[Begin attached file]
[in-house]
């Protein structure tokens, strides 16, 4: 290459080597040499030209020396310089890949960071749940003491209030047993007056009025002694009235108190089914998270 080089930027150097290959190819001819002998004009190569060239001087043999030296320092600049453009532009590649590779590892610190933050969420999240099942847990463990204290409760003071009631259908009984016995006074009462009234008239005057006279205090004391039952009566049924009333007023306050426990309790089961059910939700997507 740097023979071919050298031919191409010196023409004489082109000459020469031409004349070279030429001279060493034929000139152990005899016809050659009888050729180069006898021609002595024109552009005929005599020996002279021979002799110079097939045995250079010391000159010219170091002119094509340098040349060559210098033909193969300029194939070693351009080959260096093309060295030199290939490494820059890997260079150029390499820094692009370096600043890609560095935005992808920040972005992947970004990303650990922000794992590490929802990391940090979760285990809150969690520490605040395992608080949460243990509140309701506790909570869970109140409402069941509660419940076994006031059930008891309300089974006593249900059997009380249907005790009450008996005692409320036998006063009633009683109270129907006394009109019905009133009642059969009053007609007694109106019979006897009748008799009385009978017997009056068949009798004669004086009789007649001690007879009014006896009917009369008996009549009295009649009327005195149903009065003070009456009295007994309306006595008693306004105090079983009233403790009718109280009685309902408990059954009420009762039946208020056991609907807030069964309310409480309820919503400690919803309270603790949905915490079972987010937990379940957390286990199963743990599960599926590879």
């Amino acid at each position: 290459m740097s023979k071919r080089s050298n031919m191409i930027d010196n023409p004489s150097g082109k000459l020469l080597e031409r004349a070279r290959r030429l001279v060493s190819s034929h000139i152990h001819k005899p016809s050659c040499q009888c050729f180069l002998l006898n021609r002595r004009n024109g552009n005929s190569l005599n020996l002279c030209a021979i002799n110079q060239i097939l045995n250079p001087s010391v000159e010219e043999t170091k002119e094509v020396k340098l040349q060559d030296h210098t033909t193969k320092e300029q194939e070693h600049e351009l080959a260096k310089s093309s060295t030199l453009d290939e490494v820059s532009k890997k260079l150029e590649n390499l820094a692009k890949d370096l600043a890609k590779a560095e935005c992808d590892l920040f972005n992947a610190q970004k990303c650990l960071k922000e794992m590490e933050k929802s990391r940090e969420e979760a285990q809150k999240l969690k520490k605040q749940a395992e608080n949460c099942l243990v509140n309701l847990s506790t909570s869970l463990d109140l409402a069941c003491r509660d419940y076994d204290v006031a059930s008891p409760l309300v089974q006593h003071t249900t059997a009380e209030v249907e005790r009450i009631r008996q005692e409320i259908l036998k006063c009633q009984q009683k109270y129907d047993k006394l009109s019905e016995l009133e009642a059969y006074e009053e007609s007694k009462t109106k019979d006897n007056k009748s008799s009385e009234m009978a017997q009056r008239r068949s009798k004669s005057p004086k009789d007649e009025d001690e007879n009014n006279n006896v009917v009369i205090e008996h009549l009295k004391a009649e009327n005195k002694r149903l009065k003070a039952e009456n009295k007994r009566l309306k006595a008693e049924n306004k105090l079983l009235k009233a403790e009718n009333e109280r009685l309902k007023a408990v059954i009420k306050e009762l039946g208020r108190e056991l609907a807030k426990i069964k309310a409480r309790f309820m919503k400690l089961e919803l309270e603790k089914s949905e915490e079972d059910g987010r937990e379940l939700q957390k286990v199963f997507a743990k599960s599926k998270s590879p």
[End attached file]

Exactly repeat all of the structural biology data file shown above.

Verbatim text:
[in-house]
């Protein structure tokens, strides 16, 4: 290459080597040499030209020396310089890949960071749940003491209030047993007056009025002694009235108190089914998270 080089930027150097290959190819001819002998004009190569060239001087043999030296320092600049453009532009590649590779590892610190933050969420999240099942847990463990204290409760003071009631259908009984016995006074009462009234008239005057006279205090004391039952009566049924009333007023306050426990309790089961059910939700997507 740097023979071919050298031919191409010196023409004489082109000459020469031409004349070279030429001279060493034929000139152990005899016809050659009888050729180069006898021609002595024109552009005929005599020996002279021979002799110079097939045995250079010391000159010219170091002119094509340098040349060559210098033909193969300029194939070693351009080959260096093309060295030199290939490494820059890997260079150029390499820094692009370096600043890609560095935005992808920040972005992947970004990303650990922000794992590490929802990391940090979760285990809150969690520490605040395992608080949460243990509140309701506790909570869970109140409402069941509660419940076994006031059930008891309300089974006593249900059997009380249907005790009450008996005692409320036998006063009633009683109270129907006394009109019905009133009642059969009053007609007694109106019979006897009748008799009385009978017997009056068949009798004669004086009789007649001690007879009014006896009917009369008996009549009295009649009327005195149903009065003070009456009295007994309306006595008693306004105090079983009233403790009718109280009685309902408990059954009420009762039946208020056991609907807030069964309310409480309820919503400690919803309270603790949905915490079972987010937990379940957390286990199963743990599960599926590879």
């Amino acid at each position: 290459m740097s023979k071919r080089s050298n031919m191409i930027d010196n023409p004489s150097g082109k000459l020469l080597e031409r004349a070279r290959r030429l001279v060493s190819s034929h000139i152990h001819k005899p016809s050659c040499q009888c050729f180069l002998l006898n021609r002595r004009n024109g552009n005929s190569l005599n020996l002279c030209a021979i002799n110079q060239i097939l045995n250079p001087s010391v000159e010219e043999t170091k002119e094509v020396k340098l040349q060559d030296h210098t033909t193969k320092e300029q194939e070693h600049e351009l080959a260096k310089s093309s060295t030199l453009d290939e490494v820059s532009k890997k260079l150029e590649n390499l820094a692009k890949d370096l600043a890609k590779a560095e935005c992808d590892l920040f972005n992947a610190q970004k990303c650990l960071k922000e794992m590490e933050k929802s990391r940090e969420e979760a285990q809150k999240l969690k520490k605040q749940a395992e608080n949460c099942l243990v509140n309701l847990s506790t909570s869970l463990d109140l409402a069941c003491r509660d419940y076994d204290v006031a059930s008891p409760l309300v089974q006593h003071t249900t059997a009380e209030v249907e005790r009450i009631r008996q005692e409320i259908l036998k006063c009633q009984q009683k109270y129907d047993k006394l009109s019905e016995l009133e009642a059969y006074e009053e007609s007694k009462t109106k019979d006897n007056k009748s008799s009385e009234m009978a017997q009056r008239r068949s009798k004669s005057p004086k009789d007649e009025d001690e007879n009014n006279n006896v009917v009369i205090e008996h009549l009295k004391a009649e009327n005195k002694r149903l009065k003070a039952e009456n009295k007994r009566l309306k006595a008693e049924n306004k105090l079983l009235k009233a403790e009718n009333e109280r009685l309902k007023a408990v059954i009420k306050e009762l039946g208020r108190e056991l609907a807030k426990i069964k309310a409480r309790f309820m919503k400690l089961e919803l309270e603790k089914s949905e915490e079972d059910g987010r937990e379940l939700q957390k286990v199963f997507a743990k599960s599926k998270s590879p």